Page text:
Their home “Kwatery” was in the hands of the Germans since early September and their father, Adolf, was arrested in Słonim while attempting to get the family further east.
Eventually, we ended up at some big railway sidings. I remember how dank was the morning air, and how overcast the sky as dawn was just breaking. The whole atmosphere was foggy and chilling even if there was no actual frost. There was something unreal about it all. We drew up alongside a line of railway cattle trucks; the engine of the train was already under steam and we six families were roughly loaded onto a wagon that already seemed full to overflowing. ‘How could all of us fit into that’? I wondered. Inside, the truck had been roughly made to hold about 30 or so people. I thought there were more like 40 or even more, maybe 50, in our carriage. Our Soviet guards from Słonim travelled on the same train as we did, but presumably they would have had more comfortable living quarters than the crudely-adapted cattle wagons given to us deportees. We were driven away, and the profound significance of our departure was lost on me at the time.
Rough wooden partitions running horizontally the width of the wagon had been constructed on both sides of the entrance sliding doors. The arrangement was to provide sitting and sleeping space for the people. There were three or four men of about sixty, who slept and sat underneath the partition and were in almost permanent darkness, as there was no natural light. Most of the lower area was taken up with trunks, suitcases and big cloth bundles of clothing, held together by a knot tied in the cloth. The people above the partition had the doubtful luxury of two small windows covered with barbed wire. A large number of the families in the wagons were mothers, daughters and the young children of the intelligentsia. Some were landowners, or people who had participated in civic affairs, or who were overseers, or managers or agents - in fact, those who would be unlikely to convert to communism.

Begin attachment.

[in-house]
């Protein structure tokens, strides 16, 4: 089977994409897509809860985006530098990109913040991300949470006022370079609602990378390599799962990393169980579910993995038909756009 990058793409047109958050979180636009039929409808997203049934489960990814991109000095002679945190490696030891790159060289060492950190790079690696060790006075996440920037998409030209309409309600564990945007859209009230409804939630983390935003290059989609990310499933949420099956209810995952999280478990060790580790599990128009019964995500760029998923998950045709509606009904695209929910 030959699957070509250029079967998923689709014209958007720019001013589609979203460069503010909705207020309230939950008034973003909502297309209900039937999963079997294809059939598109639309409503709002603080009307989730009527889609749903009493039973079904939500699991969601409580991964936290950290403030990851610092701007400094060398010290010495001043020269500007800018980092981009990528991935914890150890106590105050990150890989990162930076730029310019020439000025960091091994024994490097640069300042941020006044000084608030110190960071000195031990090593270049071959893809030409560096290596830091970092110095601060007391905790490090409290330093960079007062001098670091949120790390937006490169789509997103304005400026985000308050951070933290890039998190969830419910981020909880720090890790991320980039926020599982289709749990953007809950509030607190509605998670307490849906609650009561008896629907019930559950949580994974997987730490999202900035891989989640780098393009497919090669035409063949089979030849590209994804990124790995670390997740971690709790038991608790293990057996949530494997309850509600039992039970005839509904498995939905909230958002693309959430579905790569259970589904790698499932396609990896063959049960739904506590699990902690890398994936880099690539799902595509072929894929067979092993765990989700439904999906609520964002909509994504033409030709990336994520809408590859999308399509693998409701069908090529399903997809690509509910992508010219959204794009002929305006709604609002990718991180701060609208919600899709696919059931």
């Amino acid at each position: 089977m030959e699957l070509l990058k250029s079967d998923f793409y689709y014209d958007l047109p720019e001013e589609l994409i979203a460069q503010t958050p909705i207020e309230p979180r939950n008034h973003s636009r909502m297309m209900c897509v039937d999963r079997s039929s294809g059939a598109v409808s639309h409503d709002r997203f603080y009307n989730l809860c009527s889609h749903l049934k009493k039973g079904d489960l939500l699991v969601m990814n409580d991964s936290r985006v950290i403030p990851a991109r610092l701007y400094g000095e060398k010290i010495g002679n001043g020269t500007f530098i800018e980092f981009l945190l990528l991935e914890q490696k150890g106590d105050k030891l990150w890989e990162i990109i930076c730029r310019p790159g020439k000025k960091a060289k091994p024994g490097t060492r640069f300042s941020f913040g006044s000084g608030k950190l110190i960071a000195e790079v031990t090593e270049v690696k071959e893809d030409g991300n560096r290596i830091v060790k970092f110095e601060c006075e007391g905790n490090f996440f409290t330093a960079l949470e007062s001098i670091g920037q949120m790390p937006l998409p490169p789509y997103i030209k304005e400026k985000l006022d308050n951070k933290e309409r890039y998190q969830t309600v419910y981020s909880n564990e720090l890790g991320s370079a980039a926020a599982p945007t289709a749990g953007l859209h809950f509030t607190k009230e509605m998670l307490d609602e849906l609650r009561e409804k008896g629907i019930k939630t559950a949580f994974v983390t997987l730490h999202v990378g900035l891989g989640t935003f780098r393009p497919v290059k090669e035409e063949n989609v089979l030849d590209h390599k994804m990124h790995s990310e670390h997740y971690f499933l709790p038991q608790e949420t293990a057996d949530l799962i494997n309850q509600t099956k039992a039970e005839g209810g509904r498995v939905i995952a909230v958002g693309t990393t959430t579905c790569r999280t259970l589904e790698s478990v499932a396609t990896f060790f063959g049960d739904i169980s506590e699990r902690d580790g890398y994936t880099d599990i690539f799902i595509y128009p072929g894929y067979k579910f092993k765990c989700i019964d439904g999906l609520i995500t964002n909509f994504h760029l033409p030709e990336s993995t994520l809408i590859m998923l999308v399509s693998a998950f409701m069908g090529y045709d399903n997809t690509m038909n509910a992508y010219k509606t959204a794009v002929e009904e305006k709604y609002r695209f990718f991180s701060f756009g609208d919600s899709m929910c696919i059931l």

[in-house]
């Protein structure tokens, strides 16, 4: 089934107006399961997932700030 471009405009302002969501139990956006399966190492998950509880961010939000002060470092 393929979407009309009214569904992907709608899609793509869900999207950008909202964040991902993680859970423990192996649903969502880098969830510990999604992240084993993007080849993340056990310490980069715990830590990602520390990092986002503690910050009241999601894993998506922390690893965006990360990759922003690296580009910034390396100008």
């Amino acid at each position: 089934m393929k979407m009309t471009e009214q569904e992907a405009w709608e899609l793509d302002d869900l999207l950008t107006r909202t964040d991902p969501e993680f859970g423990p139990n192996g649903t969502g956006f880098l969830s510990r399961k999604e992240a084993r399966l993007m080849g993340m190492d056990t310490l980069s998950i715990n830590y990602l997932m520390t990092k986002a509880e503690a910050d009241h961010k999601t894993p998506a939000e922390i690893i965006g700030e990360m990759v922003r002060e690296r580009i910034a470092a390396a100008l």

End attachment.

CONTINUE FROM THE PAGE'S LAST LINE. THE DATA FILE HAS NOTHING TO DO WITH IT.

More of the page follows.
Both sides of the wagon had sliding doors, but those opposite the entrance were kept permanently locked and barred from the outside, a sort of travelling prison. Near to this set of doors, a hole had been cut in the floor from which a pipe ran straight outside to the ground. A bucket was placed over the hole and was used as a lavatory. The women organized a screen for the sake of modesty, but the screen only served as a partial cover so that the head of anyone using the lavatory was still visible. This whole arrangement was beyond awful, a terrible deprivation for many of the women. They had suffered so many losses already - sons, fathers, husbands, and now this latest loss of dignity was intolerable. They did not even know where they were supposed to be going. None of us did. Some of the older people, remembering the 1917 Russian Revolution, realized that they would not survive. Sometimes conditions that had to be endured became almost overpowering in that crowded wagon, and people would reach breaking point. Arguments would arise and accusations would be made about something that might seem quite trivial under different circumstances. Pilfering was a constant problem, mostly food as we were always hungry.